Healing Kitchen

Fresh from the Market: Rhubarb
Sometimes it seems we've lost touch with seasonality of produce. But rhubarb will (we hope) always be identified with spring. Ask your grandparents about rhubarb, and they may recall the days when it was served as a "spring tonic." How welcome rhubarb's palate-rousing tartness must have been after a long winter of root vegetables and syrupy canned fruit! And, of course, it supplied nutrients lacking from the winter diet.

Rhubarb roots were used as a medicine in ancient China, and the Greeks also used it to treat various ills. Recent research bears out what the ancients believed: Rhubarb is rich in fiber, so it helps keep your digestive system in order. And rhubarb is a fairly good source of vitamin C. In the 16th century, a new species of rhubarb was grown in Europe for medicinal purposes, but it wasn't until about 200 years later that someone (probably a Frenchman, historians say) discovered that the stalks made good eating.

Buying Rhubarb
Rhubarb is a very minor crop, as commercial crops go. You'll find it in the supermarket roughly from February through June, but it's truly a pleasure to get your rhubarb from a local farm or farmers' market. It's pretty much the first crop to appear in the spring, and with the first bite you'll know that the season has arrived.

Rhubarb is beautiful stuff: Depending on the cultivar, the stalks may be a vivid pink, crimson, or pink-shaded green, and the leaves are large (up to 2 feet across) and luxuriant. But don't eat those pretty leaves--they contain a concentrated quantity of oxalic acid, which can make you pretty sick. Trim the leaves off completely.

Rhubarb stalks should be crisp, firm, and plump, with good color. Young stalks (look for smaller leaves) are more tender. You can keep rhubarb in a plastic bag in the refrigerator for as long as 3 weeks, but the fresher it is, the better.

Field-grown rhubarb has a bright, strong color, but the stalks are likely to be quite thick and sturdy, with tough strings that need to be stripped off. Hothouse rhubarb is paler in color, but the stalks are nearly always tender and stringless.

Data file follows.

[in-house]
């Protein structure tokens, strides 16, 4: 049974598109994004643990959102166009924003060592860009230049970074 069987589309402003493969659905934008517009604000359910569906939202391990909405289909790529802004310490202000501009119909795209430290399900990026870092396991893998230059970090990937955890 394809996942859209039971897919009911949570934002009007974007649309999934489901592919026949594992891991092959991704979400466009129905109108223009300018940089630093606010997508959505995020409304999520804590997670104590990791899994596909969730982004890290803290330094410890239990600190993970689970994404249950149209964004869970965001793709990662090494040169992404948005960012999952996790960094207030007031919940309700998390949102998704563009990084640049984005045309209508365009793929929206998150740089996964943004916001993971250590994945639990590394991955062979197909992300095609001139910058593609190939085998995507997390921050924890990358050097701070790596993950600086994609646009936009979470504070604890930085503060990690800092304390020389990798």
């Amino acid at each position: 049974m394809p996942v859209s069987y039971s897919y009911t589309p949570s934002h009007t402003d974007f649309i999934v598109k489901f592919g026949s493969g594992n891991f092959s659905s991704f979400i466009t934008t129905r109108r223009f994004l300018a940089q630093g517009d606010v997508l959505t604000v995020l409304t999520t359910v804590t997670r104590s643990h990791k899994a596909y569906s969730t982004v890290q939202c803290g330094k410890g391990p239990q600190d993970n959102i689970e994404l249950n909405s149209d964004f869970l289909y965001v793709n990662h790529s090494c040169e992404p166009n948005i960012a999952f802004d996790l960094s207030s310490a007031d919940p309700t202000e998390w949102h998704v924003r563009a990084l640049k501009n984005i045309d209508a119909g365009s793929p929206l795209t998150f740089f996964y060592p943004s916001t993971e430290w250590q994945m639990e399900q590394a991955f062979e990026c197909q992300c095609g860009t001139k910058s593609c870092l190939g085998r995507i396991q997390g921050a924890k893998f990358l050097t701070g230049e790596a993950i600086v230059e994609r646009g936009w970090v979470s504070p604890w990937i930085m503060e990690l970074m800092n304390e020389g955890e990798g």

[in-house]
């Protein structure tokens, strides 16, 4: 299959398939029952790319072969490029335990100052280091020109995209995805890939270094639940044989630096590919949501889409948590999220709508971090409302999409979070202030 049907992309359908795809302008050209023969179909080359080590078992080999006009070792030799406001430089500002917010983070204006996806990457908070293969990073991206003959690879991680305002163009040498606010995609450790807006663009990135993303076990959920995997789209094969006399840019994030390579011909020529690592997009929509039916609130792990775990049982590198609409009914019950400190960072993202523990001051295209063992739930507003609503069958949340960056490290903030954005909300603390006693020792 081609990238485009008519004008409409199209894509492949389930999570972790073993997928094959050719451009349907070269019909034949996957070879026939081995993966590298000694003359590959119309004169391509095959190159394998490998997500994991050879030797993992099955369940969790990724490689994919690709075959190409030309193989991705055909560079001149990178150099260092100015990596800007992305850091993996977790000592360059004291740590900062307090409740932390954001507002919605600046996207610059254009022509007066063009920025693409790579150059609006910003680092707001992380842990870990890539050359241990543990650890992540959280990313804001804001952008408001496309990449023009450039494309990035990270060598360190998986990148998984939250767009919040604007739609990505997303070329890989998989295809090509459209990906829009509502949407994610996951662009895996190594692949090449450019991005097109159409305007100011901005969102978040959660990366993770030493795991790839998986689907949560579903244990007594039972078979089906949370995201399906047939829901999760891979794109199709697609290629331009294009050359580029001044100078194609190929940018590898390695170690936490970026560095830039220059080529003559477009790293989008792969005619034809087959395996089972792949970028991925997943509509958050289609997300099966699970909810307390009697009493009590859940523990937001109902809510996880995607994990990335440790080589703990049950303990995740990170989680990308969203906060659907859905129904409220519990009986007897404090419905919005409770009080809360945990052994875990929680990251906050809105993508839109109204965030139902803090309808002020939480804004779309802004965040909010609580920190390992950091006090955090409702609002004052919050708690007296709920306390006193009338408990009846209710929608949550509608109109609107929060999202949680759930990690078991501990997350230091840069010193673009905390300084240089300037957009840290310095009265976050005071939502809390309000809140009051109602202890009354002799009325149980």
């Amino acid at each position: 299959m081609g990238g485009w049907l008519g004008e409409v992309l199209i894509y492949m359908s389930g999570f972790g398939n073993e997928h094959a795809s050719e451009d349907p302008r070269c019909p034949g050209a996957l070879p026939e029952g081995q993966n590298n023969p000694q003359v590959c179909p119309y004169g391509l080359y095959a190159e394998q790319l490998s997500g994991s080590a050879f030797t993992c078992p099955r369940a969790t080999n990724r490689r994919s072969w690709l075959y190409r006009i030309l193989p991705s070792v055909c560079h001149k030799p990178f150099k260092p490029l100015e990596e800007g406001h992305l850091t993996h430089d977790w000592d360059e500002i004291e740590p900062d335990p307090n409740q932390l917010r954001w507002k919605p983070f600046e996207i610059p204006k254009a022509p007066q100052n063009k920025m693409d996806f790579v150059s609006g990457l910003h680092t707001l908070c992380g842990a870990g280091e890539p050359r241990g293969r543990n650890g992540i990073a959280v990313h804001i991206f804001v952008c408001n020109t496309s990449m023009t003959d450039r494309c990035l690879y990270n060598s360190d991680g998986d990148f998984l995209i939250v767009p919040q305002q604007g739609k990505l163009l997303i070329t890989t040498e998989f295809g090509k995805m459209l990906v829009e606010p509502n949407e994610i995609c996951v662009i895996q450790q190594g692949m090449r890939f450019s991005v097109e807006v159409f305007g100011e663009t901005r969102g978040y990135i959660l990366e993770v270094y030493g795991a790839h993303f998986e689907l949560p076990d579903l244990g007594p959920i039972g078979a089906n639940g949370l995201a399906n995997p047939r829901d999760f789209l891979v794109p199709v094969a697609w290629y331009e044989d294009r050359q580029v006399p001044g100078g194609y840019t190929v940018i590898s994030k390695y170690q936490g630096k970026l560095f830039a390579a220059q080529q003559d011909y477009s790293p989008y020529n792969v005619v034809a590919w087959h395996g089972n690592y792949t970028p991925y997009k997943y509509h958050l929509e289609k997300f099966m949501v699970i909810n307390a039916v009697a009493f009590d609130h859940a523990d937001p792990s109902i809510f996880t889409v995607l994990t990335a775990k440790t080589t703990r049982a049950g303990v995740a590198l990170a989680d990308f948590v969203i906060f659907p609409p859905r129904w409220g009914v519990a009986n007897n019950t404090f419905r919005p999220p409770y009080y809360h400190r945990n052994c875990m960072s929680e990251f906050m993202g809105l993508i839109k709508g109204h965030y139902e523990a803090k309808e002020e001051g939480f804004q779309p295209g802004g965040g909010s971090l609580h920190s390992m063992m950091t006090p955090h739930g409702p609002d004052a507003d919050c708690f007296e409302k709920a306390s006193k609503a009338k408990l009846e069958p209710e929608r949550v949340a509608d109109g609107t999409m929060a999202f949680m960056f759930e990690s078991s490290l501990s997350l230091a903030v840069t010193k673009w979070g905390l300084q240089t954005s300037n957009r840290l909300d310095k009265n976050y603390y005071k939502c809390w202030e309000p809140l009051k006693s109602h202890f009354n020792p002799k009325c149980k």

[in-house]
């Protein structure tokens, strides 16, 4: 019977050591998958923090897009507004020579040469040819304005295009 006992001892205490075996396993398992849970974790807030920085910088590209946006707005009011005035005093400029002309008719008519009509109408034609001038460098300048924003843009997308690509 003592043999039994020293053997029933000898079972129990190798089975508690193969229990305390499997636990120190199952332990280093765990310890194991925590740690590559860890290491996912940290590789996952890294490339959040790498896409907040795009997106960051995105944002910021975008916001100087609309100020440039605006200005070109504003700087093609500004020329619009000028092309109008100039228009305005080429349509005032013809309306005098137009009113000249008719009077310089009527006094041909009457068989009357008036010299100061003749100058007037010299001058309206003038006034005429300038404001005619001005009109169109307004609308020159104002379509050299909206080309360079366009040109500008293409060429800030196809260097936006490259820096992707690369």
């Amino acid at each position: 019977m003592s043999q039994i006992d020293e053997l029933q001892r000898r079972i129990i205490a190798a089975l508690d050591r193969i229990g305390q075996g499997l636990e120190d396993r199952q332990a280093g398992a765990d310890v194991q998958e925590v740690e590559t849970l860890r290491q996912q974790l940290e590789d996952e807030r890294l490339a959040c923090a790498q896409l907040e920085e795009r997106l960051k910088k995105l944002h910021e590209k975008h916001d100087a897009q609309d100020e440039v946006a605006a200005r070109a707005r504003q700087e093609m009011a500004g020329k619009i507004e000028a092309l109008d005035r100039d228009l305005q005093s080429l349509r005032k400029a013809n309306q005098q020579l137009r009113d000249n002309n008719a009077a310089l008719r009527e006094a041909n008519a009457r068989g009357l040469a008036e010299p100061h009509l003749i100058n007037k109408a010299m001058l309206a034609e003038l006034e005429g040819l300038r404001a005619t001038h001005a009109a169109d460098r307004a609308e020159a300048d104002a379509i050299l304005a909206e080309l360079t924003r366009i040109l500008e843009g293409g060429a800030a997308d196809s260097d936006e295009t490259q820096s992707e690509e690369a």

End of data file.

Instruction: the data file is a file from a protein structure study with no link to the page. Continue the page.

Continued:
The Recipes
Although rhubarb is a vegetable, it's more commonly treated like a fruit--sweetened and served for dessert. So, this got us to thinking we ought to create something that would respect rhubarb's status as a vegetable (even if the U.S. Customs Court officially declared rhubarb a fruit in 1947). The tartness of rhubarb made us think of another very tart vegetable, sorrel. In France, sorrel is usually cooked and pureed into a sauce for fish. Thus was born our Broiled Cod with Savory Rhubarb Sauce, in which rhubarb (with the merest sprinkle of sugar) is cooked until it almost melts to a puree and is then combined with mustard, dill, and a little bit of butter to round out the flavors.

So, what else would be a savory use for rhubarb? How about chutney? A spicy condiment designed to serve alongside poultry or pork, our Fresh Rhubarb Chutney combines super-tart rhubarb with sweet-tart ingredients such as apple, currants, and red bell pepper; honey takes the tartness down a peg. Fresh ginger, mustard seeds, and black pepper add heat.

And, finally, we gave in and created a dessert. (But let's just say that this is a vegetable dessert.) If you're accustomed to having strawberries with your rhubarb, I hope you won't be disappointed; there's not a single strawberry in sight (raspberries, yes, strawberries, no). For our Rhubarb-Cheesecake Parfait, rhubarb is cooked with apple juice, honey, and allspice until reduced to a puree. Layered in a goblet with a sweetened cream cheese-sour cream mixture and topped with sliced almonds, and each person gets his own individual dessert.

Author: the Healing Kitchen staff
Date Published: 05/23/2000
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